Its 11" high x 14" x 15" base.

One idea we are toying with is putting the AC in the head where the porti potty would sit. We could build an insulated box with an intake vent, put an intake vent in the door and route the duct work into the Vberth and into the salon.

My mom doesnt ever use the porti potty and only has it on board for regulations. We are thinking this might be a great spot as it requires minimal destruction.

Thoughts?
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Old 06-01-2010, 07:37   #29
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You'll be better off with a more "permanent" install than with something just set somewhere. Actually, if you're handy with cabinetry you could even put the unit on top of the hanging locker and build an extension of the locker around it.
I'd be willing to bet the unit will fit under the V berth, you may need to cut an access panel though. I've put some huge A/C units into some very cramped holes, but the install costs were up there as the installs took up to a week.
as an aside, if you remove the porta-potty where do you go when the boat isn't tied to the dock?
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Old 06-01-2010, 11:32   #30
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Yes we will look under the vberth.. We'd have to cut a hole into it though in order to install it but that might work because we would have to put a vent for it in the vberth as well. Perhaps we could build something to put the unit above the hanging locker but does it matter it would be so high up away from the pump?
the box we were thinking of building using would be made permanent to the head floor. We put a vent in the box and a vent in the door for the intake air. We could rig it where the porti potty would sit on top of it if we went out and needed to use it. and when the boat is at the dock (90% of the time) the potty would be stowed away and the AC box could make a nice seat to sit and do makeup/hair etc in the head.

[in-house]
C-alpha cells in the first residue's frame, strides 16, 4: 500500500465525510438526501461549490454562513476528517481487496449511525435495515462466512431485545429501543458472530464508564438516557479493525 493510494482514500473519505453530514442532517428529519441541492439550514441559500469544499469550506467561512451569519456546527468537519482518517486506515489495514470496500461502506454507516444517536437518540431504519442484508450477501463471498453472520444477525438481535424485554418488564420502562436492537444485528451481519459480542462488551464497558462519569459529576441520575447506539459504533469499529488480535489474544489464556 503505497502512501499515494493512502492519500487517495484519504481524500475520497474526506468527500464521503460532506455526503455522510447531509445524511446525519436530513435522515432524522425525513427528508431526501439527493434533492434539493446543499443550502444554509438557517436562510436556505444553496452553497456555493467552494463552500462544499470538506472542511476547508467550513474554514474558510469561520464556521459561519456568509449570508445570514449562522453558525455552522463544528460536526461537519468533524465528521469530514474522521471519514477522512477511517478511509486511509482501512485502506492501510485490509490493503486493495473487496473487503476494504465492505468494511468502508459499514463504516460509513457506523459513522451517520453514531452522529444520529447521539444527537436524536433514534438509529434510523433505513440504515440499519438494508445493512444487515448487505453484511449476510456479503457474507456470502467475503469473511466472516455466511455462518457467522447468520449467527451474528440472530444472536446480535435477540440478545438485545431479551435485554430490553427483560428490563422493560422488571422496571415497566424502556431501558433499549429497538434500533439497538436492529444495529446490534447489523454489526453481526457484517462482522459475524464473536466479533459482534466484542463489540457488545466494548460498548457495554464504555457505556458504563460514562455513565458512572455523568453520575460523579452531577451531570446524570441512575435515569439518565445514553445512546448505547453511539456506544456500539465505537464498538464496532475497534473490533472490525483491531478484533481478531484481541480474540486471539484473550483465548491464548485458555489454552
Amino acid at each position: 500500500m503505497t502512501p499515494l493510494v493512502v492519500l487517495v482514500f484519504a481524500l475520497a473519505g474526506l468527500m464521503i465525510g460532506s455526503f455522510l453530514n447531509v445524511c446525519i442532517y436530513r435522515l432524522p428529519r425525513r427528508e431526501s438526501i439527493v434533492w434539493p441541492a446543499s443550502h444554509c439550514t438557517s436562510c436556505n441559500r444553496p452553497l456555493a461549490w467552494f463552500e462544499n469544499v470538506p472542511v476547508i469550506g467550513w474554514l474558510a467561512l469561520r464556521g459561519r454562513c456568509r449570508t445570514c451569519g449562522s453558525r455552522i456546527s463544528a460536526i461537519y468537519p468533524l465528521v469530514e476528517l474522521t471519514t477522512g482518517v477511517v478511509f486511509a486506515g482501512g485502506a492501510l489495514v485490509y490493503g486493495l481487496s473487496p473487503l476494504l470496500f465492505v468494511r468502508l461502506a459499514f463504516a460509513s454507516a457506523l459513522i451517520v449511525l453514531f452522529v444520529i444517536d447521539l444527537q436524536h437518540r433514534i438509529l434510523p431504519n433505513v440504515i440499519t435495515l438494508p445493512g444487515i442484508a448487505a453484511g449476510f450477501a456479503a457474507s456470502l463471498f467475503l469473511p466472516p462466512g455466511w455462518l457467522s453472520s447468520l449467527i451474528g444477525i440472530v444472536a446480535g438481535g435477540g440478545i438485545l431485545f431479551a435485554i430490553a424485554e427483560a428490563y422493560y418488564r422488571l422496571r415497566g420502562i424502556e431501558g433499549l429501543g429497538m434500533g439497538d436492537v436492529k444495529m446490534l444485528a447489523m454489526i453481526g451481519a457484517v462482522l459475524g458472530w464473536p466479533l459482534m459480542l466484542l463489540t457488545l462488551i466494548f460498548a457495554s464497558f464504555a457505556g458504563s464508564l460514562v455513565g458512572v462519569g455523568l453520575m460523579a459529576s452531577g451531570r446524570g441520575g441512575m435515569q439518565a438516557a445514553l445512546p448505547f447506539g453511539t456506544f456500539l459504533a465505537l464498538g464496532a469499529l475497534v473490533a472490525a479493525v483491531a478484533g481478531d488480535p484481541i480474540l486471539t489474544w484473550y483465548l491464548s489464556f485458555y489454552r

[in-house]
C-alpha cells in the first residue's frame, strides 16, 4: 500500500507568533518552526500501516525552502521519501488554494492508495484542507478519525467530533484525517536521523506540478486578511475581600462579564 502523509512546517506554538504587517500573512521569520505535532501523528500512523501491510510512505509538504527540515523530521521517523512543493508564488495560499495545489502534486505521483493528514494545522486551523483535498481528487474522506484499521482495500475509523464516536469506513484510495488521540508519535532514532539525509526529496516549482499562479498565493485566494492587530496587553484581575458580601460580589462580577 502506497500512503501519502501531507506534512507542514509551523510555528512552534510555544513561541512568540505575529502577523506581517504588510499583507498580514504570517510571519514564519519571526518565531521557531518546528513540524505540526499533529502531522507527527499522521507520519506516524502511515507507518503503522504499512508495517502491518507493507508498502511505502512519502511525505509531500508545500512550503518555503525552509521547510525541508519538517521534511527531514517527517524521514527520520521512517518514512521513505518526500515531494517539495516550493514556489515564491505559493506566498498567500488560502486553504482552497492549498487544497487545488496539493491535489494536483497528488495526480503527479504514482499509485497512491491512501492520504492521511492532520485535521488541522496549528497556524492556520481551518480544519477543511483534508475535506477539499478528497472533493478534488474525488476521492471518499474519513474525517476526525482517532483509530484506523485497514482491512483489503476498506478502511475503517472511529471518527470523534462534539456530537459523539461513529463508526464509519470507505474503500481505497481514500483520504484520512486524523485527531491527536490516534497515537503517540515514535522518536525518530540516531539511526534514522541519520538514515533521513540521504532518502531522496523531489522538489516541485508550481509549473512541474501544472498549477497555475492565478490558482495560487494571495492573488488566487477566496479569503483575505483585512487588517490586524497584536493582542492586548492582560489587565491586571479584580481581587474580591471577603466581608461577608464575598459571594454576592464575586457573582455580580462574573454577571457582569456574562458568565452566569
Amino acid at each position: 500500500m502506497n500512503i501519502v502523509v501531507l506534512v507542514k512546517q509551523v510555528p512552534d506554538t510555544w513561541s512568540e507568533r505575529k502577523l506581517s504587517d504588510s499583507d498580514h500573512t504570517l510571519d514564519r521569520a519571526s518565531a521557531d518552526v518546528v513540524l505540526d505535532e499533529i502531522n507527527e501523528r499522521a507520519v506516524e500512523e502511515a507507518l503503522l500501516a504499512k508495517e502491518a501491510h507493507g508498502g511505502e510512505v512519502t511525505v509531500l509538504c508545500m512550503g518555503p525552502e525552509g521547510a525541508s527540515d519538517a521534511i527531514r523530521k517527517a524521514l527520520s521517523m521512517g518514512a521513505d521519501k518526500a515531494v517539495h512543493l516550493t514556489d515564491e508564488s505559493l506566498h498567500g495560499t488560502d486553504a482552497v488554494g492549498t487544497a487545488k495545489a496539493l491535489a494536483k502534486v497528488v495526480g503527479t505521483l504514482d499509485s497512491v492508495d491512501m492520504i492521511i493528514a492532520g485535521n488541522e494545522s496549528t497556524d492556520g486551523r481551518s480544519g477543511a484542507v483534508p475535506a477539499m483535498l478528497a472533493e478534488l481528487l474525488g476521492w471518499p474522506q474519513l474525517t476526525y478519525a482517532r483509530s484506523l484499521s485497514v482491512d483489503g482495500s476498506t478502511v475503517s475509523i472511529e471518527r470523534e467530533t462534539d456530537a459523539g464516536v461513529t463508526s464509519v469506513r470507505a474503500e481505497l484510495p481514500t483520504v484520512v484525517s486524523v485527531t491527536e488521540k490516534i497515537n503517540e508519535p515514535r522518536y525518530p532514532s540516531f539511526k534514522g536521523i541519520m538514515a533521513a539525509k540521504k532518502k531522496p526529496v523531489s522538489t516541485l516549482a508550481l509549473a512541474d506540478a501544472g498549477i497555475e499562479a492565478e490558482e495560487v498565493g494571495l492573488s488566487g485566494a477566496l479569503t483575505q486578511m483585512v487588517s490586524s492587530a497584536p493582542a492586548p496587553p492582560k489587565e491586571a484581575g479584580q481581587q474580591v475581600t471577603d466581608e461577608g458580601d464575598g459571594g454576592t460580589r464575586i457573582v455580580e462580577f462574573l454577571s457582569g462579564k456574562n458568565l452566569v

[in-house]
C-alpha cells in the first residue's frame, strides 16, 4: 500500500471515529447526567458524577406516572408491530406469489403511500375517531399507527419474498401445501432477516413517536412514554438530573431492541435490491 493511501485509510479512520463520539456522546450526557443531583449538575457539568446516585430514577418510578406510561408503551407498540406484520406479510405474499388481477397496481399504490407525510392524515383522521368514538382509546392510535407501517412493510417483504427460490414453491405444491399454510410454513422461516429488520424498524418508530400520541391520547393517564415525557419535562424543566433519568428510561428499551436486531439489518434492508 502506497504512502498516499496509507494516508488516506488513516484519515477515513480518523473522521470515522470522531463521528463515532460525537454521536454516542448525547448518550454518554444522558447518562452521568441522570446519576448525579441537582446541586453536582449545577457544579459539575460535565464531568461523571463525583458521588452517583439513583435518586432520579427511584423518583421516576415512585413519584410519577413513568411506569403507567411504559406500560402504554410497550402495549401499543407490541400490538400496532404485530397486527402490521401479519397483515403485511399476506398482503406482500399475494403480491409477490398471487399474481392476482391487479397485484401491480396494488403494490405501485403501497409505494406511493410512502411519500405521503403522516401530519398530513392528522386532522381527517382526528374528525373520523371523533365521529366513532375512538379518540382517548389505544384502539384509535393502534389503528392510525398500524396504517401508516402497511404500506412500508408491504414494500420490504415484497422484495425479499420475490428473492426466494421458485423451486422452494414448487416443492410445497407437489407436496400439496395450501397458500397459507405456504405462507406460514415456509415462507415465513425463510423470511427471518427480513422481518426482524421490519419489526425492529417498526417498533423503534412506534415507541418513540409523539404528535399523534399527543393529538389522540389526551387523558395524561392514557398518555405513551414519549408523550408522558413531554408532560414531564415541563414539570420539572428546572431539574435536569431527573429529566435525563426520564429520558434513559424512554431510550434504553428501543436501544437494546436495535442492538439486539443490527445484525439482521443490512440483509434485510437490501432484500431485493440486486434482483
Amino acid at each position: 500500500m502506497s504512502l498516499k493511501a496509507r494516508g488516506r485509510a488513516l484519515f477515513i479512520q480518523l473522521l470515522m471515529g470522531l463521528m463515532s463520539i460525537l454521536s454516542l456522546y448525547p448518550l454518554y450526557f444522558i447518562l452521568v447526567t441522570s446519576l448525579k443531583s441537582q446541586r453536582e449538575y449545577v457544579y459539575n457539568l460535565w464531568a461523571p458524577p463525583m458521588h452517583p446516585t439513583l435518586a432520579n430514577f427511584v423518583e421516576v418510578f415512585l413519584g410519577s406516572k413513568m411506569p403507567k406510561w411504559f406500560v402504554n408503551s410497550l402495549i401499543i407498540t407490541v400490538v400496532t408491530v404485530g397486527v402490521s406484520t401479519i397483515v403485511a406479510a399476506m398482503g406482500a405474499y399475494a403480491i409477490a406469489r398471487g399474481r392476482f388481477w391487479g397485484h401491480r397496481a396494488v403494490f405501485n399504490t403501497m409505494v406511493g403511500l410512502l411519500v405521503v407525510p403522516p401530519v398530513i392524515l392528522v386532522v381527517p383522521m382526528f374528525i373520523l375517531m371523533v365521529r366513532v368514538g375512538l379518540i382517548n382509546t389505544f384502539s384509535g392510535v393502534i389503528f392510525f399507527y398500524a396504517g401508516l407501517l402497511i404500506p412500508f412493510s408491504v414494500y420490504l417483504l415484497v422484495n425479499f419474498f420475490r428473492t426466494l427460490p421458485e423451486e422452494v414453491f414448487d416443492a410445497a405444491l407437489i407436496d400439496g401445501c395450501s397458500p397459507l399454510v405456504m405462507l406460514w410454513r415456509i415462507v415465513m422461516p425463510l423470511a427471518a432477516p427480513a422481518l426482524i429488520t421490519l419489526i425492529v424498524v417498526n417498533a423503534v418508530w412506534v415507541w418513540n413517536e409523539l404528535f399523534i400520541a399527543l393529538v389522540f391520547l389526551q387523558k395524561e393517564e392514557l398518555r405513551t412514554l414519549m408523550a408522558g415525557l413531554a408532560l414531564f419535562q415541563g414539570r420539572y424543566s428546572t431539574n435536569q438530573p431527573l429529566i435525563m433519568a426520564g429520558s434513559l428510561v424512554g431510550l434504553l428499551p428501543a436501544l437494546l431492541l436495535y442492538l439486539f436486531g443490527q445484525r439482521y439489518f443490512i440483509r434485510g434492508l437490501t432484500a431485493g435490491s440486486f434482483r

If we built the box in the head im not sure how we would run the duct work into the salon. there will have to be at least a 90 degree turn in the duct work to get there (which isnt really a big deal if its only about 14% less efficiency).

Running the duct work into the Vberth would be easy cause we could just run it up the the corner of the head and cut a hole for the vent on the forward side of the head wall (the vberth wall). We would just hide the exposed running duct work.

As for running the duct into the salon..maybe we could run it up the corner of the head as well and across the ceiling out to the aft head wall (the salon wall) where we'd put a vent.

Having the box in the head would allow for downhill condensation drainage into the sink drain.

Im not sure if this is the best way but I like that it saves the traditional storage areas and makes use of the amount of space in the head.

Is there a better reason for putting it on top of the storage locker or in the Vberth?

I have a attached a rough drawing of where the box would sit and the duct work. Im not sure about where to put the pump but if its noisy then further away is beter although i worry about things growing in it as was said earlier.

Thanks again all your help is so appreciated- I will keep you updated as we get the boat and what direction we will take, we'll definitely take all options under consideration.